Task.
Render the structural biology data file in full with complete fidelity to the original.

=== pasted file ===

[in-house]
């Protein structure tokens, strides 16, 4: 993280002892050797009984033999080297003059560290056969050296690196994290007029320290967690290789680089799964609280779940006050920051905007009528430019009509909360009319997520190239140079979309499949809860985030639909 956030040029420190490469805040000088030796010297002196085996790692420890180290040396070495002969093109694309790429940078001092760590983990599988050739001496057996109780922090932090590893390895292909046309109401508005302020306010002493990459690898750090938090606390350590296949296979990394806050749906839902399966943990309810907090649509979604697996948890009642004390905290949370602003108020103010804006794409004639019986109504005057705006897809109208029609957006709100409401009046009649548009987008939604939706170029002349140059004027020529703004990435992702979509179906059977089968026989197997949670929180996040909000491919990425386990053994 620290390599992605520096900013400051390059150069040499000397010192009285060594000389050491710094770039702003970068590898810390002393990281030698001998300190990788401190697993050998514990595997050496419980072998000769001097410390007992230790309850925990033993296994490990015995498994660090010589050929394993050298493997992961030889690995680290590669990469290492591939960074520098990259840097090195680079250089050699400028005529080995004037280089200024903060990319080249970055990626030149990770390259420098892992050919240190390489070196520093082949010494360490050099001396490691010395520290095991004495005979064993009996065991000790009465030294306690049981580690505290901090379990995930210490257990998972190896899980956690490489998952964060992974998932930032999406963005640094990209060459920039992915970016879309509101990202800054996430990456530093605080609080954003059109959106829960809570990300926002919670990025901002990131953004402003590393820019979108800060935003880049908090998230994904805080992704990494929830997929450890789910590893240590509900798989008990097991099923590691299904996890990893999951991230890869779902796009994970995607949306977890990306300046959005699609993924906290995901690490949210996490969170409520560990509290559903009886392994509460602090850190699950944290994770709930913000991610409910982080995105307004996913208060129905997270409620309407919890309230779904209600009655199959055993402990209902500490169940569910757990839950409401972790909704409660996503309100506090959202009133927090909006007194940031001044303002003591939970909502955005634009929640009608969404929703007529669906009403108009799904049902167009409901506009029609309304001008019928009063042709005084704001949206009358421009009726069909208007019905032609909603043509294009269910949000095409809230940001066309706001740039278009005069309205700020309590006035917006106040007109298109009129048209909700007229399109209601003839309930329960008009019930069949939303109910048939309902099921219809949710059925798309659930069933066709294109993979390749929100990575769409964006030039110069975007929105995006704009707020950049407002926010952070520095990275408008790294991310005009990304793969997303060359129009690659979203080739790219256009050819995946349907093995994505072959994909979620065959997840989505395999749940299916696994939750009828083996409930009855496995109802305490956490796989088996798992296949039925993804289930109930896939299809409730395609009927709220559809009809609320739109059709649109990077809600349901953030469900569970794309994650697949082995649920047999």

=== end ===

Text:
[in-house]
């Protein structure tokens, strides 16, 4: 993280002892050797009984033999080297003059560290056969050296690196994290007029320290967690290789680089799964609280779940006050920051905007009528430019009509909360009319997520190239140079979309499949809860985030639909 956030040029420190490469805040000088030796010297002196085996790692420890180290040396070495002969093109694309790429940078001092760590983990599988050739001496057996109780922090932090590893390895292909046309109401508005302020306010002493990459690898750090938090606390350590296949296979990394806050749906839902399966943990309810907090649509979604697996948890009642004390905290949370602003108020103010804006794409004639019986109504005057705006897809109208029609957006709100409401009046009649548009987008939604939706170029002349140059004027020529703004990435992702979509179906059977089968026989197997949670929180996040909000491919990425386990053994 620290390599992605520096900013400051390059150069040499000397010192009285060594000389050491710094770039702003970068590898810390002393990281030698001998300190990788401190697993050998514990595997050496419980072998000769001097410390007992230790309850925990033993296994490990015995498994660090010589050929394993050298493997992961030889690995680290590669990469290492591939960074520098990259840097090195680079250089050699400028005529080995004037280089200024903060990319080249970055990626030149990770390259420098892992050919240190390489070196520093082949010494360490050099001396490691010395520290095991004495005979064993009996065991000790009465030294306690049981580690505290901090379990995930210490257990998972190896899980956690490489998952964060992974998932930032999406963005640094990209060459920039992915970016879309509101990202800054996430990456530093605080609080954003059109959106829960809570990300926002919670990025901002990131953004402003590393820019979108800060935003880049908090998230994904805080992704990494929830997929450890789910590893240590509900798989008990097991099923590691299904996890990893999951991230890869779902796009994970995607949306977890990306300046959005699609993924906290995901690490949210996490969170409520560990509290559903009886392994509460602090850190699950944290994770709930913000991610409910982080995105307004996913208060129905997270409620309407919890309230779904209600009655199959055993402990209902500490169940569910757990839950409401972790909704409660996503309100506090959202009133927090909006007194940031001044303002003591939970909502955005634009929640009608969404929703007529669906009403108009799904049902167009409901506009029609309304001008019928009063042709005084704001949206009358421009009726069909208007019905032609909603043509294009269910949000095409809230940001066309706001740039278009005069309205700020309590006035917006106040007109298109009129048209909700007229399109209601003839309930329960008009019930069949939303109910048939309902099921219809949710059925798309659930069933066709294109993979390749929100990575769409964006030039110069975007929105995006704009707020950049407002926010952070520095990275408008790294991310005009990304793969997303060359129009690659979203080739790219256009050819995946349907093995994505072959994909979620065959997840989505395999749940299916696994939750009828083996409930009855496995109802305490956490796989088996798992296949039925993804289930109930896939299809409730395609009927709220559809009809609320739109059709649109990077809600349901953030469900569970794309994650697949082995649920047999």